Rubin Carter used to tell me that a wise man learns from others’ mistakes; most of us have to learn from our own errors; and that fools -- well, they just never learn. So, looking back now, it is easy for me to say that attempting to create a more just society by using violence was a foolish tactic. However, based upon my own value system, it was wrong, even if it had achieved some temporary gain (which it really didn’t). The violence committed by the left was not somehow more moral or pure than the violence committed by the right-wing thugs. Yet, I can understand how some people, caught up in the madness of that era, believed they could actually use violent tactics for good purposes.

The group from the left that has become most closely identified with “violence” in that era was the Weatherman/ Weather Underground. However, they were hardly the only “leftist” group that would use violent tactics. It is interesting to note -- though I’m unsure if the author speaks to this, as I haven’t finished the book -- that the use of violence frequently made groups easier targets for infiltration and disruption, than those committed to non-violence. The exception would be the Weather Underground; They were a very small, tightly-knit group. Only one police informant was able to penetrate their group, and it was more of the Weatherman, than the later Weather Underground.

There has been a tendency to romanticize some of these groups. Frequently, the attribute that they sought to damage “the machine,” but not human beings, is incorrectly applied to them. When a group is small and closely-knit, such as the Weather Underground, relatively little information has been made public over the years. As a result, people often made things up -- for example, Richard Nixon had paranoid ideas about the Weather Underground, which in and of itself could create support among young folks.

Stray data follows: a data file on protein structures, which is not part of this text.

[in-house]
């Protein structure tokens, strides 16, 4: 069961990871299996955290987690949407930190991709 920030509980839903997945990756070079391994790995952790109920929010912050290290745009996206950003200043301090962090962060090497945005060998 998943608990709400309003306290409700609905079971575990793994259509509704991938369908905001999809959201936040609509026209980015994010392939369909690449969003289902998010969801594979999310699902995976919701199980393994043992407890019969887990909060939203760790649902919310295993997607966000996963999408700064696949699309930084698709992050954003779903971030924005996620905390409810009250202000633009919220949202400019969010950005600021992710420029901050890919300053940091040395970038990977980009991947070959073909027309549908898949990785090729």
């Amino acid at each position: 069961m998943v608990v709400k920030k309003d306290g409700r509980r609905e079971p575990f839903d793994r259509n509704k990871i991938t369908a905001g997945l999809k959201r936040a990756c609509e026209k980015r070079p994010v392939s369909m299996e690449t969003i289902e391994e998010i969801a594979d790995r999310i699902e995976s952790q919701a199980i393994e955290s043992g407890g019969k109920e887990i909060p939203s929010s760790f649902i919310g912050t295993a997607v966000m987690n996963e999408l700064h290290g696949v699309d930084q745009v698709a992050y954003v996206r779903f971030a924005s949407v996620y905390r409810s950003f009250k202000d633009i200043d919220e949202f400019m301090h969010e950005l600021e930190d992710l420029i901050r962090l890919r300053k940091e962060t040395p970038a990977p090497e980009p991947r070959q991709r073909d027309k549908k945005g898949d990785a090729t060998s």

Having President Nixon and FBI Director J. Edgar Hoover obsessed with catching them; releasing revolutionary manifestos; and even robbing banks (one has to put this in the context of coming after the powerful 1967 “Bonnie and Clyde” movie): all of this began to build appeal, at various levels, among those who were growing frustrated by the seeming inability of the anti-war protest marches, etc, to not only end the war in Vietnam, but to bring about much-needed changes in the social fabric.

However, even if one accepts the right of a population to use violence to expel a foreign colonizer -- for example, the fight in Vietnam -- those same potential dynamics simply did not exist inside the United States. It is also important to understand that ending the war in Vietnam was not the primary focus of the various violent groups of that era -- although it certainly was a related factor -- but, rather, the central issue was racism in the United States. (The numerous arsons aimed at ROTC buildings on campuses across the country were perhaps inspired by the Weather Underground, but were not organized, group efforts.) In fact, the Weather Underground tended to look down upon the “hippies” and the peace movement at first, and would only later attempt to gain from their resources.